It’s been an amazing surprise to discover that the Sorghum seeds that germinated at Brambleside school have successfully grown into healthy mature Sorghum plants bearing large seed heads! This crop is usually a source of grain in hot and dry parts of the world where other cereal crops cannot survive. It’s come as a real surprise to see them do so well in a sheltered sandy soil in another Northamptonshire primary school.
We feel real inspired to investigate this further next year by growing them in containers outside containing different types of soil.
white Sorghum bearing many seed heads which we will attempt to grow next year.
This is the question Year 3 and 4 are investigating at the moment. Using time lapse photography and our loyal light bank to observe the development of a range of crops we hope to find the answer soon!
We have been amazed at how quickly the seeds have germinated (3 days) and how healthy the young plants are looking so far.
We have chosen the ancient ‘Kamut’ wheat, modern wheat, field beans, oil seed rape and Sorghum, which is grown in very hot countries! The soils we have chosen are, home made compost! , pure sand, garden loam and a clay soil from a river bank.
The Results Are In
Thank you to all the children working hard to carefully measure our plants after 6 weeks of setting up the crops growing in sand. The results make very interesting reading and do answer our question. Yes, soil type does make a massive difference highlighting that different crops prefer different soils. The wheat grew very badly in the sand with half the leaves dying, on the other hand Sorghum, the tropical crop, preferred it above all other soils! The beans also did well in sand. What conclusions can you draw from our results?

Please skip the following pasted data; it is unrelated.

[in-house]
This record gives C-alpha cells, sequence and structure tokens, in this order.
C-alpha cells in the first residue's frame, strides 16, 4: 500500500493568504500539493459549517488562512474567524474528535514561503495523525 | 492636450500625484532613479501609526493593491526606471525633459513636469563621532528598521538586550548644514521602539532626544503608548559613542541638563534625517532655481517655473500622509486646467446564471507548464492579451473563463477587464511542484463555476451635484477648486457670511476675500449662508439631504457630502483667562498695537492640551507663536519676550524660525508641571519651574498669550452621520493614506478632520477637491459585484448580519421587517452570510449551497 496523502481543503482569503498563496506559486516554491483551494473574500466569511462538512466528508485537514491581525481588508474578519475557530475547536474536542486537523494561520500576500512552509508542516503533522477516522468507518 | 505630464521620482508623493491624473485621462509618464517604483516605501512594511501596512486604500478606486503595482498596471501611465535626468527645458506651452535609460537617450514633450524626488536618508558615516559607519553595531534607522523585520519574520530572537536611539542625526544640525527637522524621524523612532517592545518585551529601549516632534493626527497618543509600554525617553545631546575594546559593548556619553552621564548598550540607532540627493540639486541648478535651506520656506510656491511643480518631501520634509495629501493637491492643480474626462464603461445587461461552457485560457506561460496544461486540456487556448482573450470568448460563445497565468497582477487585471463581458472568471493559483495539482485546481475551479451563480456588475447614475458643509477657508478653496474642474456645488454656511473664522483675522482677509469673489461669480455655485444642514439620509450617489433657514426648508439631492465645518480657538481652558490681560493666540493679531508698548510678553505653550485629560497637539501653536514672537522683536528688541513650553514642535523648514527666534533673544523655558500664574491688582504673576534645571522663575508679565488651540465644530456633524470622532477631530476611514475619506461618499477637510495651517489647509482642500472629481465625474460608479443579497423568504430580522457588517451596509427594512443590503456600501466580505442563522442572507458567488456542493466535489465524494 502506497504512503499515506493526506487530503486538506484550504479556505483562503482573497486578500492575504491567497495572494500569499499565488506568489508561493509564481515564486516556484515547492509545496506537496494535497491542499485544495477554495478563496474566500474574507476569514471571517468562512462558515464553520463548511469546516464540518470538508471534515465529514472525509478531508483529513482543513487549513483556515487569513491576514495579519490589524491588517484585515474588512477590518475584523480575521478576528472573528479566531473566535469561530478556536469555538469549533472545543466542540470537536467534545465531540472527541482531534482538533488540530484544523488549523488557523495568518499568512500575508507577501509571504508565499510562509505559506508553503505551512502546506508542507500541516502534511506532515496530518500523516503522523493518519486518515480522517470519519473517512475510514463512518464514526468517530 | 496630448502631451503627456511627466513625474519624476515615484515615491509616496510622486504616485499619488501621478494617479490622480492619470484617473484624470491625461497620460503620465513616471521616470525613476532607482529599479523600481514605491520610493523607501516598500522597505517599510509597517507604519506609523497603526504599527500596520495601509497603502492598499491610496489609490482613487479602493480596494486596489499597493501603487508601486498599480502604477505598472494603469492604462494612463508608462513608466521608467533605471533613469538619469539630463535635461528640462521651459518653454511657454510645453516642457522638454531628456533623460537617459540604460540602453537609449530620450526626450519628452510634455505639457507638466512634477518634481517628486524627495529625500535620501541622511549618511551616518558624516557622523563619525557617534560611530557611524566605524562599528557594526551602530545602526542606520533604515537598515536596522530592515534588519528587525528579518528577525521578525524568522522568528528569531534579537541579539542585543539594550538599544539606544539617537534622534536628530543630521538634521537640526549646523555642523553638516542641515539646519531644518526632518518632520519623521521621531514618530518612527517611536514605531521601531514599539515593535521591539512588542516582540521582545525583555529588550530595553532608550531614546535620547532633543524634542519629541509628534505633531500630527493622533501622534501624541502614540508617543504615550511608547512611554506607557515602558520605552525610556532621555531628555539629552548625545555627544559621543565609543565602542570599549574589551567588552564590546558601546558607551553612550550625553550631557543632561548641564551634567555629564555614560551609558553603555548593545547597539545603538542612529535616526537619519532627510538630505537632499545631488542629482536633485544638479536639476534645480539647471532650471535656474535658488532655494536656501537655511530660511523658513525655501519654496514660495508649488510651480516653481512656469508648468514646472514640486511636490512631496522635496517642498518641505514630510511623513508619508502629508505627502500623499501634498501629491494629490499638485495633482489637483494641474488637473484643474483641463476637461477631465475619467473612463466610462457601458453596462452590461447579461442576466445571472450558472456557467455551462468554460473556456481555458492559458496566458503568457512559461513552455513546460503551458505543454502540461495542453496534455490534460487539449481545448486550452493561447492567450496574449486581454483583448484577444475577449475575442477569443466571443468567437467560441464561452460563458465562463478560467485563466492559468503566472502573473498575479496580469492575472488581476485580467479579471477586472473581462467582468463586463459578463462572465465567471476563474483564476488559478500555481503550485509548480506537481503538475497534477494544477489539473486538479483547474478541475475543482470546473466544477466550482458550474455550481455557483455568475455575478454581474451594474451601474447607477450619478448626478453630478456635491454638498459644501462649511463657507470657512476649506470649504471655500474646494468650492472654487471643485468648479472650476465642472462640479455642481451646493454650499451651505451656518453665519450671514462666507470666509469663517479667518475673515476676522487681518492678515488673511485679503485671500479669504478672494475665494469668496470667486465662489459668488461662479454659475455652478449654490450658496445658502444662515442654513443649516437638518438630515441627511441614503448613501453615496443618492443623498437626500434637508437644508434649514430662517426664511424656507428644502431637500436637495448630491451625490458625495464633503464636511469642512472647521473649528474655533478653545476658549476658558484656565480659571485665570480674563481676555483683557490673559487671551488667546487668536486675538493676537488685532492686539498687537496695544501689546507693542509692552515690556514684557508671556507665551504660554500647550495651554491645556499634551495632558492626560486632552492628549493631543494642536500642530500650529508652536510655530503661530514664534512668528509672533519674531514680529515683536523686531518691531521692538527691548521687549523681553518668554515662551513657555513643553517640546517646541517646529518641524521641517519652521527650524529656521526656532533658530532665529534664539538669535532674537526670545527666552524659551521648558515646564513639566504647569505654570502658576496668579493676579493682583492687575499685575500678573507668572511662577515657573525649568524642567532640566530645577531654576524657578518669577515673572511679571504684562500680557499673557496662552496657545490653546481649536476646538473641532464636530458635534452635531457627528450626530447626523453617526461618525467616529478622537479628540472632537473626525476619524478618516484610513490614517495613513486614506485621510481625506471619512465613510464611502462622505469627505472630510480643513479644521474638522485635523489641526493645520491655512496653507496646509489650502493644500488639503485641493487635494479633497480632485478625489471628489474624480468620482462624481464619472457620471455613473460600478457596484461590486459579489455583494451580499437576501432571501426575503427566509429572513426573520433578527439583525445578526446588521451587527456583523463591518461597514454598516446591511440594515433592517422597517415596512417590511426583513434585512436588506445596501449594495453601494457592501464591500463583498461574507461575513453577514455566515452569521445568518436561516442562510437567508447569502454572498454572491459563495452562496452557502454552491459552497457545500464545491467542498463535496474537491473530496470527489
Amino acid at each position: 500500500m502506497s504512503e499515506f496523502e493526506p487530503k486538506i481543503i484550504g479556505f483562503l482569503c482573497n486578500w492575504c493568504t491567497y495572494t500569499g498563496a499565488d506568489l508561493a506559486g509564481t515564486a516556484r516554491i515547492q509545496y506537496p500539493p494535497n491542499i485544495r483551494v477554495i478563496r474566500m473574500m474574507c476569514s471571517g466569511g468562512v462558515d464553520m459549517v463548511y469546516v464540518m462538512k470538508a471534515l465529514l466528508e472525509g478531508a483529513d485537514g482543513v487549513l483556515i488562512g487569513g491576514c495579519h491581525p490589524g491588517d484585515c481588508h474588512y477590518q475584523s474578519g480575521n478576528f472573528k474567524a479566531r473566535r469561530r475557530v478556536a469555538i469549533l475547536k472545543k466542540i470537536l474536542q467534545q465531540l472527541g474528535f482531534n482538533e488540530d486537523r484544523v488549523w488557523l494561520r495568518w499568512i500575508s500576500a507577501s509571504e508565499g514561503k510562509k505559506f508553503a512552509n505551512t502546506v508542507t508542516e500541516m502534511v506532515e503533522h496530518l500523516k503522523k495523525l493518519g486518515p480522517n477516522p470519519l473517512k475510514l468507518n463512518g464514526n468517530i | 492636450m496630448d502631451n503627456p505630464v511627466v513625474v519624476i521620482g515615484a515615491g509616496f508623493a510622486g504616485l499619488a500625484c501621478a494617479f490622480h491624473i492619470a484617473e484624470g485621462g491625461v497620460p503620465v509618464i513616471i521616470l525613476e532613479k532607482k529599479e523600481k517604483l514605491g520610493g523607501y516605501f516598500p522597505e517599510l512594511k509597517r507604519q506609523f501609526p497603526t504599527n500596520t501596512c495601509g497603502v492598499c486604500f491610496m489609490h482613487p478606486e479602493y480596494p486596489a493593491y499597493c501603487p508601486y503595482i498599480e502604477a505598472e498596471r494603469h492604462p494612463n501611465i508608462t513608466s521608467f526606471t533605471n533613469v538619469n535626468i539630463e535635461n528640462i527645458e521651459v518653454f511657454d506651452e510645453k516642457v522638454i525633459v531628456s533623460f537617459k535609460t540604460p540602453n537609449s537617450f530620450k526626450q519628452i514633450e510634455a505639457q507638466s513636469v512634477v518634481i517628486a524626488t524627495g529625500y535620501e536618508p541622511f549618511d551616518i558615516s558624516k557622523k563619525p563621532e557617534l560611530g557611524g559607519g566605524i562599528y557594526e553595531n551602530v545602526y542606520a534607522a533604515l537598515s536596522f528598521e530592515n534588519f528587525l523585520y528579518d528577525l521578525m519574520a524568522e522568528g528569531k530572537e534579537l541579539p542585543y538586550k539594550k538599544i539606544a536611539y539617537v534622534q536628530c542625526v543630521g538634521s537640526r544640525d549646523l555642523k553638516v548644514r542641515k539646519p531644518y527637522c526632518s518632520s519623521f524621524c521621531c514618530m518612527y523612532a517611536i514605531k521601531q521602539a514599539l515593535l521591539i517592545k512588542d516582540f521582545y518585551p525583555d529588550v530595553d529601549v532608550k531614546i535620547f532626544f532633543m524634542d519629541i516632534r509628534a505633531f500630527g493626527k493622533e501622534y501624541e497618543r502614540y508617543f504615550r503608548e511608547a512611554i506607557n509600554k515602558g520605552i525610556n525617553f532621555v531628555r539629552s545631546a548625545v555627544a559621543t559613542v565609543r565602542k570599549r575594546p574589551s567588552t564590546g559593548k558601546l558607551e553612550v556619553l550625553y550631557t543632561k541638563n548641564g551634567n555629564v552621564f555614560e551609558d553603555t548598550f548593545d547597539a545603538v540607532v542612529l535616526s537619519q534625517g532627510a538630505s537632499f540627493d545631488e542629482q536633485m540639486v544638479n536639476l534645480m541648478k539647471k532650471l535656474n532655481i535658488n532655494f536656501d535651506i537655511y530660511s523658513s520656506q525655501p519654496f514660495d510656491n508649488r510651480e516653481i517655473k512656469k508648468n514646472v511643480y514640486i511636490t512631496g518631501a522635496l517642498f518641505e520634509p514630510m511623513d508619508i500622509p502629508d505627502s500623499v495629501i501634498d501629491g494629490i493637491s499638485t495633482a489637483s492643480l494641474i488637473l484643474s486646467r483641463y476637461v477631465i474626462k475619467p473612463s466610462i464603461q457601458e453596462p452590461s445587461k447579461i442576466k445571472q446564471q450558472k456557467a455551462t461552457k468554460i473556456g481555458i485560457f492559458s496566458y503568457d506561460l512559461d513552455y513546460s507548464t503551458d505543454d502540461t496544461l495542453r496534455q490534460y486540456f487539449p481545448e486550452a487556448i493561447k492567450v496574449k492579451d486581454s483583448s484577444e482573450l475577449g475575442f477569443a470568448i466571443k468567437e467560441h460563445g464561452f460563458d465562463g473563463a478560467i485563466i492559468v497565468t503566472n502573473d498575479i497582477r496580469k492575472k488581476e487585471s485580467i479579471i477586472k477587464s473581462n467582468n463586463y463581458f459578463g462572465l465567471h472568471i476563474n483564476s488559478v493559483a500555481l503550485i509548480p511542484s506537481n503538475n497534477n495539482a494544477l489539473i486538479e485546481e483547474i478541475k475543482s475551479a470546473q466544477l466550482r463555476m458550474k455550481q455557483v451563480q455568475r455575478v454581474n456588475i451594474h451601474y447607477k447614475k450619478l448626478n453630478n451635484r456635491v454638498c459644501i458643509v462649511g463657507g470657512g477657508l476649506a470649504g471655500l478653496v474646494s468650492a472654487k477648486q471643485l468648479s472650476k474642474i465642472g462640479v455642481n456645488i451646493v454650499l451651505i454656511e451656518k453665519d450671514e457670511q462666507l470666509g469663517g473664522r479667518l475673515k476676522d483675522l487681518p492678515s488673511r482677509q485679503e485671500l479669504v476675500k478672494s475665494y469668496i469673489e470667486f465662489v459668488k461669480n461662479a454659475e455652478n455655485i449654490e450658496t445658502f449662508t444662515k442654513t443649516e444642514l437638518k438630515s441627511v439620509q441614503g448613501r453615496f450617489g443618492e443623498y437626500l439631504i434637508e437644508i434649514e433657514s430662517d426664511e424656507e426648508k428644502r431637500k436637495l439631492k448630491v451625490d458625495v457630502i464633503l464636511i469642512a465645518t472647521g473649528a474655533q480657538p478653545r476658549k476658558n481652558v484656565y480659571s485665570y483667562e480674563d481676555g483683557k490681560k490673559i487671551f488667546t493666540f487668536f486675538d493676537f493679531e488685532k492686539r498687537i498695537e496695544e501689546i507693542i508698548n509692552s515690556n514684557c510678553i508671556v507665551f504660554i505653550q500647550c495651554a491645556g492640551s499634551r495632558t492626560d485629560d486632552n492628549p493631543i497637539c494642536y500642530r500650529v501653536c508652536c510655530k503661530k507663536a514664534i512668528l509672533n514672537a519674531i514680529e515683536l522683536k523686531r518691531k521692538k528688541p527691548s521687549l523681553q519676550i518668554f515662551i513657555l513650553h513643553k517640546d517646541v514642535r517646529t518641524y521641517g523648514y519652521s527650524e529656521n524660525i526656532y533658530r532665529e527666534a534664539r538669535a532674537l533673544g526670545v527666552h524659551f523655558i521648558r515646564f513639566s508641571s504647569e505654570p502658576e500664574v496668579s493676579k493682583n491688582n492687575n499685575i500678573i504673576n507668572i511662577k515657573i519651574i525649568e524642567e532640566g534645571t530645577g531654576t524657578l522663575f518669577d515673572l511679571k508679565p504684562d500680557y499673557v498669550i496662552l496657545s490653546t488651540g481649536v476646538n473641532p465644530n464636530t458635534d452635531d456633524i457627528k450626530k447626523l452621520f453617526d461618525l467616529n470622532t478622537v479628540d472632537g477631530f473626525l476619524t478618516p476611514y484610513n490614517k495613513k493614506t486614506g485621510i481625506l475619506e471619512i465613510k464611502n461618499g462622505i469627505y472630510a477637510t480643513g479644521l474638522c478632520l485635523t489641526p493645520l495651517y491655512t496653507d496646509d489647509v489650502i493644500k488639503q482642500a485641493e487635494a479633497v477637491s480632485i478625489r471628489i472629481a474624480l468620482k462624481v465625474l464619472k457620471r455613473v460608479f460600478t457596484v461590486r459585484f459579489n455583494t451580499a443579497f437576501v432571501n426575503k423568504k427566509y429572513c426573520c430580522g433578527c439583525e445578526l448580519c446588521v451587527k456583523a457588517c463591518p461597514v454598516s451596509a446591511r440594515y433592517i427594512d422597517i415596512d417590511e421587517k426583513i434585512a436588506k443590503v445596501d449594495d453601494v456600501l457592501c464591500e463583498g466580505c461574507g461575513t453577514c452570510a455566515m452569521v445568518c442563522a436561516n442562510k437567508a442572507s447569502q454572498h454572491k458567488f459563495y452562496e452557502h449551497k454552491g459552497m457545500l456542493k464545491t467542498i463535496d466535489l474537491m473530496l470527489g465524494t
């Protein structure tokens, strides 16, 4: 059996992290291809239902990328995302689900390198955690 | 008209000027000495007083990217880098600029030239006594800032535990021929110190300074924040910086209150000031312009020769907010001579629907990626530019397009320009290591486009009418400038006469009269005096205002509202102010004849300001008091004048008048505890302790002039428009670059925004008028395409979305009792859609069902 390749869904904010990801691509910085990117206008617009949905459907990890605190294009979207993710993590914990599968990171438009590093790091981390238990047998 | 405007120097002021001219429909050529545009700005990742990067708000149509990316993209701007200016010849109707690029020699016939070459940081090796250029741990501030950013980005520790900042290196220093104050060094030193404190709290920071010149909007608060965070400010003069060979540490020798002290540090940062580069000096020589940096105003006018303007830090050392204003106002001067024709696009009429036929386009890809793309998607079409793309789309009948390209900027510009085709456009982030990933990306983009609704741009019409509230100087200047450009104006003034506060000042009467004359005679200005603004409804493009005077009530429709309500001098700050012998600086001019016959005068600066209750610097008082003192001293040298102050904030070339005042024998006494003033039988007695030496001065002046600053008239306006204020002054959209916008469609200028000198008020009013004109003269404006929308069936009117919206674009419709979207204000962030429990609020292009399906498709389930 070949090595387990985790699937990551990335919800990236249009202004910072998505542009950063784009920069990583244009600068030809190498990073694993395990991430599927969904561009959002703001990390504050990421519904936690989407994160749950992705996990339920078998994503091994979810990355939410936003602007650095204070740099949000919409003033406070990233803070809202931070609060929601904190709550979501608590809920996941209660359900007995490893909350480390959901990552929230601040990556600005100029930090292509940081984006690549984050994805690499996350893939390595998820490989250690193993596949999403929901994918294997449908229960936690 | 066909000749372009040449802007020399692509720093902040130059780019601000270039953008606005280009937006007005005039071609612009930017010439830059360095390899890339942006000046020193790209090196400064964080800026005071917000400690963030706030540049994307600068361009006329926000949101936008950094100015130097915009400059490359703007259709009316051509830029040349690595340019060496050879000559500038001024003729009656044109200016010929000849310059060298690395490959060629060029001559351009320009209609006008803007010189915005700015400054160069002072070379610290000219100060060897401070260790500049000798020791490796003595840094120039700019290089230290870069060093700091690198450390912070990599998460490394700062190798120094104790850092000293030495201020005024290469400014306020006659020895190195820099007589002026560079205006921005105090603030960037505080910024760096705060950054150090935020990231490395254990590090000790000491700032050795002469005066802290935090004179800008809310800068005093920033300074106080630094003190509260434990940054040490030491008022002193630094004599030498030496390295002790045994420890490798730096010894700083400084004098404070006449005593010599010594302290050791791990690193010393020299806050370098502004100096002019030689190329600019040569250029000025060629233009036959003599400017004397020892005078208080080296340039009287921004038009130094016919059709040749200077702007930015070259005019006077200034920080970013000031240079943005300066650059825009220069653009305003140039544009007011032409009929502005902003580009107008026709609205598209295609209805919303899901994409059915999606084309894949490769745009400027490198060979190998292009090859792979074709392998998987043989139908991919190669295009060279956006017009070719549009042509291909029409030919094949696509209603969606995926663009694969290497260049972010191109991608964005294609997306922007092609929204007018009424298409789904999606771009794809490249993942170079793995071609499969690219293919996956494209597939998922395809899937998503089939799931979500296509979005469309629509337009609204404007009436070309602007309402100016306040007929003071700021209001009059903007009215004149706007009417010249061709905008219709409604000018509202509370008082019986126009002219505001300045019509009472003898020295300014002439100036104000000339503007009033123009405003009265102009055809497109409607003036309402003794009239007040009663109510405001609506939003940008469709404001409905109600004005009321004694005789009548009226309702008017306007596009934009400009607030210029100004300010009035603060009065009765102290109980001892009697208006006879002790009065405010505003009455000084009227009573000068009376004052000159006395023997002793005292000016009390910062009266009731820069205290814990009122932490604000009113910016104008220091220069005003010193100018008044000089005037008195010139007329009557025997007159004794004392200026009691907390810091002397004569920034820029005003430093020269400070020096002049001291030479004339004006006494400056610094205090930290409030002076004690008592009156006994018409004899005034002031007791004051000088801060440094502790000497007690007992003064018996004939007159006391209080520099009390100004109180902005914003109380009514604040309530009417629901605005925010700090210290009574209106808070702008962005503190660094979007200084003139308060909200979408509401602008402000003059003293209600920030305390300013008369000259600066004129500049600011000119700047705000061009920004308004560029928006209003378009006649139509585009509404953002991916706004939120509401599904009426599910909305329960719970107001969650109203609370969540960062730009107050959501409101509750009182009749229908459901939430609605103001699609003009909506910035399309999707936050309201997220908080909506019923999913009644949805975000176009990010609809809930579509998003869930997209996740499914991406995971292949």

In a final analysis class 4AR concluded that from this experiment they found that the soil type really does matter with different crops preferring different soils. They calculated that Sorghum was more than 3 times taller in the sandy soil compared with the compost, no doubt due to it being adapted to the very hot and dry conditions it’s used to in the plains of Africa, Asia and parts of America where it is normally grown. It was also really interesting to note that Sorghum was the only crop that didn’t wilt over the half term holidays when all the others suffered due to a lack of water. The field beans were by far the tallest plant, growing more than 50cm.
We look forward to improving on this experiment and repeating it in the near future…
Very delicate work was the order of the day tonight in gardening club. After very disappointing growth of our wheat we decided to replace the small tillering variety (maybe they were overcrowded) with our big strong Kamut seedlings. We grew the Kamut wheat very successfully in a large plastic window box for 3 weeks. It will be interesting to see if they thrive in the garden after being moved!
We were delighted to welcome a teacher from Corby to view our gardens and share some seeds to follow in the footprints of The Little Red Hen with her reception class who are equally excited to be sowing their first grain! It will be really interesting to compare notes with a local school. We will both be sowing our wheat seeds this week and can’t wait to see how they grow!